Dr. Joanna: Keeping the Winter Weight Off

Dr. Joanna: Keeping the Winter Weight Off

You’ve probably heard the expression ‘summer bodies are made in winter’ and while I really dislike the whole emphasis on getting your body beach ready for the warmer months, there is some truth to the expression.

Winter is a time when many of us tend to gain a kilo or two. Colder weather makes heartier, comfort food more appealing and extra layers of clothing makes it easier to ignore a little extra fat storage. At the same time inclement weather – I’m looking out at sheets of rain as I write – makes it tougher to get out to exercise, particularly if you’re a fan of outdoor exercise. Bootcamp on the beach is not such an attractive option in the cold, wind and rain.

Gaining weight through the winter is not however an inevitability. With a little due diligence we can avoid the winter weight gain and not put ourselves through the pressure of spring diets and scolding ourselves when we can’t fit into our summer wardrobes.

It is worth saying that in many ways gaining a little extra fat in winter is quite normal. It is of course what hibernating animals do. Store extra fat to see through the colder months – brown fat in particular is important for keeping warm – when food is more scarce. But let’s be honest. While there may be an evolutionary hangover leading us to a tendency to overeat and rest more during winter, we no longer face any food scarcity and really don’t need any extra fat to stay warm. Pull out your sweaters instead folks.

So, let’s make this year different and embrace prevention rather than cure. That route is almost always preferable and never more so than when it comes to weight control. Here are my top tips to avoid winter weight gain this year.

1. Change the type of food you eat, but not the principles of how you eat

What I mean by that is when it’s cold we absolutely should be eating different styles of food. A salad just won’t cut it on a cold, miserable day. Hot food is must and you are not alone in feeling better when you have this sort of food. However, the foundations of what constitutes a healthy meal and a healthy diet remain the same. That is eating loads of plant food, especially vegies, consuming good sources of fat, minimising processed foods and enjoying a variety of foods to give us the nutrients we need, while not overeating.

So out go the salads and in come the vegie soups. Out go the poke bowls and in come the casseroles and curries. But these can still be vegie-rich, served with wholegrains over refined and the energy density can be kept down by using tomato, spices, legumes, yoghurt and so on, rather than an overindulgence in cream, butter and coconut milk.

2. Maintain good eating habits

Eating in front of the TV is a sure fire route to overeating. Try to keep to a habit all year round of eating at the table where you can be consciously present during the meal. This helps you to recognise when you are satisfied and when you should stop eating.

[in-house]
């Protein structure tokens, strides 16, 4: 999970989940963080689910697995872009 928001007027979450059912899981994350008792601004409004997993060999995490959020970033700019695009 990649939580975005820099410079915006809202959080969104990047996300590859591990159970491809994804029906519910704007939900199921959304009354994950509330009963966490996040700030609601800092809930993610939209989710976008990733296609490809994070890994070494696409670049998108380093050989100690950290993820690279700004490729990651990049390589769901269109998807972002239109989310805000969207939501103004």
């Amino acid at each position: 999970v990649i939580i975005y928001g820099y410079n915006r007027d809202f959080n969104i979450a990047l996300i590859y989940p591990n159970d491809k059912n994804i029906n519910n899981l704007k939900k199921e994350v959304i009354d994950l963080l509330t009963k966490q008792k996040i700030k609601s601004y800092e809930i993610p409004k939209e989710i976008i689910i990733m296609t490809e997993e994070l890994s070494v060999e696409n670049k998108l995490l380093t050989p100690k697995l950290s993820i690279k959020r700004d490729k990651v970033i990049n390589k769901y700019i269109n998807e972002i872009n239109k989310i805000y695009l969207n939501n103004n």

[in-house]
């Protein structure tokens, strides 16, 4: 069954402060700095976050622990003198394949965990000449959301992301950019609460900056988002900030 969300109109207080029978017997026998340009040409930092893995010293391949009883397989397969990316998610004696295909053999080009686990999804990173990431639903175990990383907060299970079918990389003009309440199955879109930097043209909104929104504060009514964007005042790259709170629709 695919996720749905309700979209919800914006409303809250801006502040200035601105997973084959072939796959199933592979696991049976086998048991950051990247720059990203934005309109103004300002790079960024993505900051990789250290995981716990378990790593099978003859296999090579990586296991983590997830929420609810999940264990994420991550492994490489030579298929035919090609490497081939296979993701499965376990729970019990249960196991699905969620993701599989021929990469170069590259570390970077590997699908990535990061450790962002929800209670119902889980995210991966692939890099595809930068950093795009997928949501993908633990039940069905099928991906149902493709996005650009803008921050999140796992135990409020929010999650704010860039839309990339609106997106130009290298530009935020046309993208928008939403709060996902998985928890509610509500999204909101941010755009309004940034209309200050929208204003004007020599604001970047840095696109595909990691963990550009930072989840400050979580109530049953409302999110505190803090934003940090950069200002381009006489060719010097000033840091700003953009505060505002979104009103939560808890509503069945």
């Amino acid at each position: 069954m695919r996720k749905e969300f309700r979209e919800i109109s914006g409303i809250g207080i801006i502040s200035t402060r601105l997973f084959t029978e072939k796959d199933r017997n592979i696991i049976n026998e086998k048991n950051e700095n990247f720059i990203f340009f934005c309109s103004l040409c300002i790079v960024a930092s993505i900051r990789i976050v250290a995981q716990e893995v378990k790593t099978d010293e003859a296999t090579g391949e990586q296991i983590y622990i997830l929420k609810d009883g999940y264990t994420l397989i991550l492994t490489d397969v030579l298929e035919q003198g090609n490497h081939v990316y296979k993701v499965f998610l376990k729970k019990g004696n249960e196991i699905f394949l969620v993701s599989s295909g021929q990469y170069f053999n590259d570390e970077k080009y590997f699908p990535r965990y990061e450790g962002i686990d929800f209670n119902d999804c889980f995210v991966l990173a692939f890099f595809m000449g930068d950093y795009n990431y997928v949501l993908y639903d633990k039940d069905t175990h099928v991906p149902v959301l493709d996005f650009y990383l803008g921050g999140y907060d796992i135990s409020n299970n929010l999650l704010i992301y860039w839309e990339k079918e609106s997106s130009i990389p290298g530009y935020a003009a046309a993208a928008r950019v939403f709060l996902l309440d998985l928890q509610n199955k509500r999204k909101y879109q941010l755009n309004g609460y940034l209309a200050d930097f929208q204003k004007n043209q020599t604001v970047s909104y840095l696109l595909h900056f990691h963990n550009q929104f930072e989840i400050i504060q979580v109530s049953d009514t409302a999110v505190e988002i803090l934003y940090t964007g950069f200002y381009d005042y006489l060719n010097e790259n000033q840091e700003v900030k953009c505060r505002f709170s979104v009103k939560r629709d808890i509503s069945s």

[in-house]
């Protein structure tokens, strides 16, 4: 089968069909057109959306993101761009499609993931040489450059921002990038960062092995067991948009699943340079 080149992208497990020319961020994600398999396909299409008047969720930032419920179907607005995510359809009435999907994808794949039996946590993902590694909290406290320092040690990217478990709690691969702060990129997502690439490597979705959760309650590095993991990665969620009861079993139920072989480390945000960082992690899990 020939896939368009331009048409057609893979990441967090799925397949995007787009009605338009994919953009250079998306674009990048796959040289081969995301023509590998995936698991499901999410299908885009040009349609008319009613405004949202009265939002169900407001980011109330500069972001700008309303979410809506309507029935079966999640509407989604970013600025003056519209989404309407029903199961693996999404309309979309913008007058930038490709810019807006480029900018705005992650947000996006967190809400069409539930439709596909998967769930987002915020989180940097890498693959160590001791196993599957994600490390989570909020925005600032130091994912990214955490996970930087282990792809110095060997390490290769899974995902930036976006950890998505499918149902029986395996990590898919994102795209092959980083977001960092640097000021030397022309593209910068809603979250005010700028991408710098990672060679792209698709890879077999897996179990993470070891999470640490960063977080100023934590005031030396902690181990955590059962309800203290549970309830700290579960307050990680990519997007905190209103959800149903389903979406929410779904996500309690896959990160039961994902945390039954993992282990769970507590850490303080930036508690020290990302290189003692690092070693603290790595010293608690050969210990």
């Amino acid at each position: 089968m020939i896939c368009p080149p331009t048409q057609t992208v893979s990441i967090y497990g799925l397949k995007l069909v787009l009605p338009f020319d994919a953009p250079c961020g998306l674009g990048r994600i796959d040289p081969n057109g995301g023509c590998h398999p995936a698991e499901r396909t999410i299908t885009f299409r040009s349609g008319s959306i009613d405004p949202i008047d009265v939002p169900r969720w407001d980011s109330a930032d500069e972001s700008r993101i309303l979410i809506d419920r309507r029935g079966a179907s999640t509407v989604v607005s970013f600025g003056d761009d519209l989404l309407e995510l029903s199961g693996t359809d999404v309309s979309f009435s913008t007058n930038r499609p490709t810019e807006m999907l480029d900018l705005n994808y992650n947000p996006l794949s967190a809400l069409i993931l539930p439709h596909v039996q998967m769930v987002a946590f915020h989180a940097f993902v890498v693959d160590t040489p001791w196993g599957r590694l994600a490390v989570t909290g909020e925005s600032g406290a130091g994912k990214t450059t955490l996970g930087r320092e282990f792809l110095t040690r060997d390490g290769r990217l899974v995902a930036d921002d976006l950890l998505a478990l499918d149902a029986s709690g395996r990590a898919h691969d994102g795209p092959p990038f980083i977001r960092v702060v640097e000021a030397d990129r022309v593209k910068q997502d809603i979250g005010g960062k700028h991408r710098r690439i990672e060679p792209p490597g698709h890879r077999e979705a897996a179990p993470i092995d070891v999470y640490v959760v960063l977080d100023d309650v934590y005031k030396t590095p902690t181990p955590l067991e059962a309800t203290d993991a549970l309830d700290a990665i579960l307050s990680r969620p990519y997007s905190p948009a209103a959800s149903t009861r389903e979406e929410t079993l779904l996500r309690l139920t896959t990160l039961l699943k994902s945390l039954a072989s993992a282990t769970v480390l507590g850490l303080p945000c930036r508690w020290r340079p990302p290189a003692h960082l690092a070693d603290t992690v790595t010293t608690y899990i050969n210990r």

Similarly avoid eating on the run or while distracted at your desk. Giving priority to mealtimes helps you to eat well and prevent overeating.

3. Keep up your exercise

You may need to change the type of exercise you do through winter, but set yourself a timetable for the week and stick to it. I find it useful to pop my exercise into my diary so that I know what I intend to do every day. Otherwise it’s all too easy to get to the end of the week only to realise you haven’t done a single thing.

Hot yoga might appeal on a cold day instead of a run. Or join in with a gym circuit or HIIT class. Take dance classes or join an indoor soccer or basketball team. Or invest in a rower or stationary bike for use at home.

4. Keep the kitchen stocked with healthy food

Coming home to an empty fridge when the weather is rotten will almost certainly lead to phoning for takeout… and while that can be healthy, it can be pretty tempting to opt for the pizza or energy-dense curry.

Dietlicious can of course help here. Having a few ready to heat meals in your fridge or freezer goes a long way towards better eating. They have a winter menu to suit the weather, helping you to keep on track without overconsuming kilojoules.

5. Get enough sleep

That might sound a contradiction for weight control – surely being up more makes you burn more energy? Well in fact it doesn’t. Being up longer generally gives you more time for eating and drinking, plus it stuffs up the diurnal patterns of various hormones involved in metabolism. All up research shows that those who sleep more tend to be leaner. So aim for a glorious 7-9 hours on most nights.

6. Keep up your water intake

You may not feel like drinking water when it’s cold – or you simply forget. But staying hydrated is key. So often we reach for food when in fact we need fluids. Drinking water at room temperature rather than chilled can help, or drink it hot with a slice of lemon. Tea or herbal teas are also a good idea. The main goal is to stay hydrated while avoiding too many kilojoule-containing drinks.